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Baku hopes Armenia’s new government pursues sound policy on Karabakh

May 10, 1:15 UTC+3 BAKU

Gadjiev pointed out that a solution to the Karabakh conflict "might help ensure a sustainable peace and security in the region and to create conditions for overwhelming regional cooperation"

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BAKU, May 10. /TASS/. Azerbaijan hopes that Armenia’s new leadership will not repeat errors of their predecessors and will carry out a sound policy concerning Nagorno-Karabakh, Azerbaijan’s Foreign Ministry Spokesman Hikmet Gadjiev said on Wednesday commenting on Armenian Prime Minister Nikol Pashinyan’s remarks about the Karabakh settlement.

"We are still hoping that Armenia's new political leadership will not repeat their predecessors' mistakes, will pursue a sound policy and will try to get along in a civilized way with neighboring states so as to live in peace with us," the spokesman said.

Gadjiev pointed out that a solution to the Karabakh conflict "might help ensure a sustainable peace and security in the region and to create conditions for overwhelming regional cooperation."

In his opinion, "first of all, Armenia’s population will benefit from this."

"So, the ball is in Armenia’s court and a bicycle does not have to be invented," he added. "We would like to reiterate that Azerbaijan is ready for substantial talks to solve as soon as possible the conflict, if mediated by the OSCE Minsk Group on the basis of the existing agenda."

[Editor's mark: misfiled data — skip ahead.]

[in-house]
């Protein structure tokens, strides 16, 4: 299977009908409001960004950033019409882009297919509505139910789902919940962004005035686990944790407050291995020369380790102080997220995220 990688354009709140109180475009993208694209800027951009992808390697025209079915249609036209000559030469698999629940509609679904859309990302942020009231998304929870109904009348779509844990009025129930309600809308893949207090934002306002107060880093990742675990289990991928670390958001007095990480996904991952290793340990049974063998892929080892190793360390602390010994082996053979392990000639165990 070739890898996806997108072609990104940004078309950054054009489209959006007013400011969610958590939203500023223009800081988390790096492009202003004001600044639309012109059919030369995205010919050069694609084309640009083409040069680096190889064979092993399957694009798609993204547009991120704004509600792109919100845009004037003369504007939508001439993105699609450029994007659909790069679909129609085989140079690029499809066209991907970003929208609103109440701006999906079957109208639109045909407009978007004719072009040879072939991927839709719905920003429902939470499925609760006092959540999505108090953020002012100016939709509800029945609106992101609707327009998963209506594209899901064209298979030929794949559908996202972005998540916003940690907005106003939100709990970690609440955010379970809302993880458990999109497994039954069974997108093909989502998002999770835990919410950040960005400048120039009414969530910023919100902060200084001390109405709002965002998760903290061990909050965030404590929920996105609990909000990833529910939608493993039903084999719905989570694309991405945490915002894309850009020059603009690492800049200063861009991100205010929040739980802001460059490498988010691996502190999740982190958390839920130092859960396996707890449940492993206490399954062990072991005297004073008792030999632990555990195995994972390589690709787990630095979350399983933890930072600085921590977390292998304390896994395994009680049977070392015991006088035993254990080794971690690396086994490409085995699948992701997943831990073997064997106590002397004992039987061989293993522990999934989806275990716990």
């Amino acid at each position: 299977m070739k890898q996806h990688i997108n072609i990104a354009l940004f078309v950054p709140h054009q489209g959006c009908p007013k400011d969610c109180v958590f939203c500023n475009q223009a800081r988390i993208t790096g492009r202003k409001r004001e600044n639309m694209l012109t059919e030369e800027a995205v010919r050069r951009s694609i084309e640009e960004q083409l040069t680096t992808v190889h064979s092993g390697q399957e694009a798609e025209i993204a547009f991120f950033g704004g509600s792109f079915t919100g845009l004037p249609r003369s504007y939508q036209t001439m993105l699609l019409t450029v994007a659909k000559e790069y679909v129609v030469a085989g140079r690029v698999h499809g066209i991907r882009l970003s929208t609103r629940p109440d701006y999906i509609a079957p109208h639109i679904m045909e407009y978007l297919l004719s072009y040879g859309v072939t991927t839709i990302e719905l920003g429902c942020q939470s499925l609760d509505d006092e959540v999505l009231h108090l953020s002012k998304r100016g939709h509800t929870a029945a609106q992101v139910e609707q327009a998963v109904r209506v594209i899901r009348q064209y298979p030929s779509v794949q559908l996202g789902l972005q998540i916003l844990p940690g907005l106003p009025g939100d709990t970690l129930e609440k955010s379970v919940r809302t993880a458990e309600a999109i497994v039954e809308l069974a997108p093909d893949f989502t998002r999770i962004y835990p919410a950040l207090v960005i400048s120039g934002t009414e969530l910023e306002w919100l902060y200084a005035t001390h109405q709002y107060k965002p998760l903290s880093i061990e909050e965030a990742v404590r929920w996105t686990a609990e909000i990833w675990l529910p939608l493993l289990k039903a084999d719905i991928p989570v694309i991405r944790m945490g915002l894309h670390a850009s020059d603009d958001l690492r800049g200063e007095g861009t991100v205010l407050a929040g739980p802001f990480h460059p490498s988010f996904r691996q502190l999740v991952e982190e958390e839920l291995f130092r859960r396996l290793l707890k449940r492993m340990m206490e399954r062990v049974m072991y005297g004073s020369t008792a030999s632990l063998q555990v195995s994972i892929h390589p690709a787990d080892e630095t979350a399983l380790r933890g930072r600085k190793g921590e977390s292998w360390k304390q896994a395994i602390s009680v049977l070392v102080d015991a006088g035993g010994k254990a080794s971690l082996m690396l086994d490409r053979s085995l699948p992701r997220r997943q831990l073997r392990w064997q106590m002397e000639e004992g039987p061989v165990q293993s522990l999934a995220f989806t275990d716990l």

Highlighting Pashinyan’s stance that a compromise on Karabakh is possible with regard to its people’s right to self-determination, Azerbaijan’s Foreign Ministry’s official said that "people of Nagorno-Karabakh could enjoy their right to self-determination within Azerbaijan’s boundaries."

"This includes co-existence of Armenian and Azeri communities amid peace, dignity and prosperity within the framework of Azerbaijan’s territorial integrity and sovereignty," Gadjiev said.

The Nagorno-Karabakh conflict

The highland region of Nagorno-Karabakh (Mountainous Karabakh) is a mostly Armenian-populated enclave inside the sovereign territory of Azerbaijan. It was the first zone of inter-ethnic tensions and violence to appear on the map of the former USSR.

Even almost a quarter of a century after the breakup of the Soviet Union, Karabakh remains a so-called 'frozen conflict' on the post-Soviet space, as the region is the subject of a dispute between Azerbaijan and the local Armenian population that draws on strong support from fellow-countrymen in neighboring Armenia.

In 1988, hostilities broke out there between the forces reporting to the government in Baku and Armenian residents, which resulted in the region's de facto independence. In 1994, a ceasefire was reached but the relations between Azerbaijan and Armenia remain strained ever since then.

Russia, France and the U.S. co-chair the Minsk Group of the Organization for Security and Cooperation in Europe, which attempts to broker an end to hostilities and the conflict. 0-mil/.

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